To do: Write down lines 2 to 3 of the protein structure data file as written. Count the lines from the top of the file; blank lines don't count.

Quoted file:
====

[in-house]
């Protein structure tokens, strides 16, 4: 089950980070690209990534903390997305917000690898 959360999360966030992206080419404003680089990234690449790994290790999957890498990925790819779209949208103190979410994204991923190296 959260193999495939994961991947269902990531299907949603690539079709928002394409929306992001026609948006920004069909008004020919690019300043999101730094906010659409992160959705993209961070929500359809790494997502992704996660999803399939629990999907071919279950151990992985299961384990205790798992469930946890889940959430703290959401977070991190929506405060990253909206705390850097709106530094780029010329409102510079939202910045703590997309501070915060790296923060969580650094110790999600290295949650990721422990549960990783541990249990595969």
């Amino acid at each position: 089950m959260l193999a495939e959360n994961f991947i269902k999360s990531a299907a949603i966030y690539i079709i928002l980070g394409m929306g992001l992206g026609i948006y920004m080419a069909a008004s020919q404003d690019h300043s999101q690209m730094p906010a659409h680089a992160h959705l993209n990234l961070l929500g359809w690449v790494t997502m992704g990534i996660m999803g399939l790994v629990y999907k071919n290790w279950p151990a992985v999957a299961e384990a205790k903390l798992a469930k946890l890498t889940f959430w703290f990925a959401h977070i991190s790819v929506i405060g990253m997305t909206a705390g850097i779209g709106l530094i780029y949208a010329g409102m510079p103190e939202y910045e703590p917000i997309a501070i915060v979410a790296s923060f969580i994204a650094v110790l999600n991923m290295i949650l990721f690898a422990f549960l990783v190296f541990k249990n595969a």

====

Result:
């Protein structure tokens, strides 16, 4: 089950980070690209990534903390997305917000690898 959360999360966030992206080419404003680089990234690449790994290790999957890498990925790819779209949208103190979410994204991923190296 959260193999495939994961991947269902990531299907949603690539079709928002394409929306992001026609948006920004069909008004020919690019300043999101730094906010659409992160959705993209961070929500359809790494997502992704996660999803399939629990999907071919279950151990992985299961384990205790798992469930946890889940959430703290959401977070991190929506405060990253909206705390850097709106530094780029010329409102510079939202910045703590997309501070915060790296923060969580650094110790999600290295949650990721422990549960990783541990249990595969």
């Amino acid at each position: 089950m959260l193999a495939e959360n994961f991947i269902k999360s990531a299907a949603i966030y690539i079709i928002l980070g394409m929306g992001l992206g026609i948006y920004m080419a069909a008004s020919q404003d690019h300043s999101q690209m730094p906010a659409h680089a992160h959705l993209n990234l961070l929500g359809w690449v790494t997502m992704g990534i996660m999803g399939l790994v629990y999907k071919n290790w279950p151990a992985v999957a299961e384990a205790k903390l798992a469930k946890l890498t889940f959430w703290f990925a959401h977070i991190s790819v929506i405060g990253m997305t909206a705390g850097i779209g709106l530094i780029y949208a010329g409102m510079p103190e939202y910045e703590p917000i997309a501070i915060v979410a790296s923060f969580i994204a650094v110790l999600n991923m290295i949650l990721f690898a422990f549960l990783v190296f541990k249990n595969a």